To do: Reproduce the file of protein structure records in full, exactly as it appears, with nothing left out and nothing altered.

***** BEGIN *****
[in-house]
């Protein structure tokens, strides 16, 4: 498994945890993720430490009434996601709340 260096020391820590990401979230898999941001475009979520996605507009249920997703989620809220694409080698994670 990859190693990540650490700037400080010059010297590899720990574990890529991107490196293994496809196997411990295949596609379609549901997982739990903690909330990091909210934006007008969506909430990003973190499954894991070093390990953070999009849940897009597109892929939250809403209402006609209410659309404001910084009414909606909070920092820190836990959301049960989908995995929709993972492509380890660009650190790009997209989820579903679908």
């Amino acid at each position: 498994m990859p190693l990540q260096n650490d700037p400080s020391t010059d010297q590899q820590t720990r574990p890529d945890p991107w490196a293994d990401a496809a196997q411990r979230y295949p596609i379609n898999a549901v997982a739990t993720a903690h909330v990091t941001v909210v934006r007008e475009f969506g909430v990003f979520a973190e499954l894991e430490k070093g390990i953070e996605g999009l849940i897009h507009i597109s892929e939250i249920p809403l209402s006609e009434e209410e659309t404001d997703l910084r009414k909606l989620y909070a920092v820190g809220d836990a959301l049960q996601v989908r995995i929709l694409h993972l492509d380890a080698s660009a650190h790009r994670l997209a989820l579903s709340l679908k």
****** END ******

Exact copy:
[in-house]
């Protein structure tokens, strides 16, 4: 498994945890993720430490009434996601709340 260096020391820590990401979230898999941001475009979520996605507009249920997703989620809220694409080698994670 990859190693990540650490700037400080010059010297590899720990574990890529991107490196293994496809196997411990295949596609379609549901997982739990903690909330990091909210934006007008969506909430990003973190499954894991070093390990953070999009849940897009597109892929939250809403209402006609209410659309404001910084009414909606909070920092820190836990959301049960989908995995929709993972492509380890660009650190790009997209989820579903679908």
């Amino acid at each position: 498994m990859p190693l990540q260096n650490d700037p400080s020391t010059d010297q590899q820590t720990r574990p890529d945890p991107w490196a293994d990401a496809a196997q411990r979230y295949p596609i379609n898999a549901v997982a739990t993720a903690h909330v990091t941001v909210v934006r007008e475009f969506g909430v990003f979520a973190e499954l894991e430490k070093g390990i953070e996605g999009l849940i897009h507009i597109s892929e939250i249920p809403l209402s006609e009434e209410e659309t404001d997703l910084r009414k909606l989620y909070a920092v820190g809220d836990a959301l049960q996601v989908r995995i929709l694409h993972l492509d380890a080698s660009a650190h790009r994670l997209a989820l579903s709340l679908k």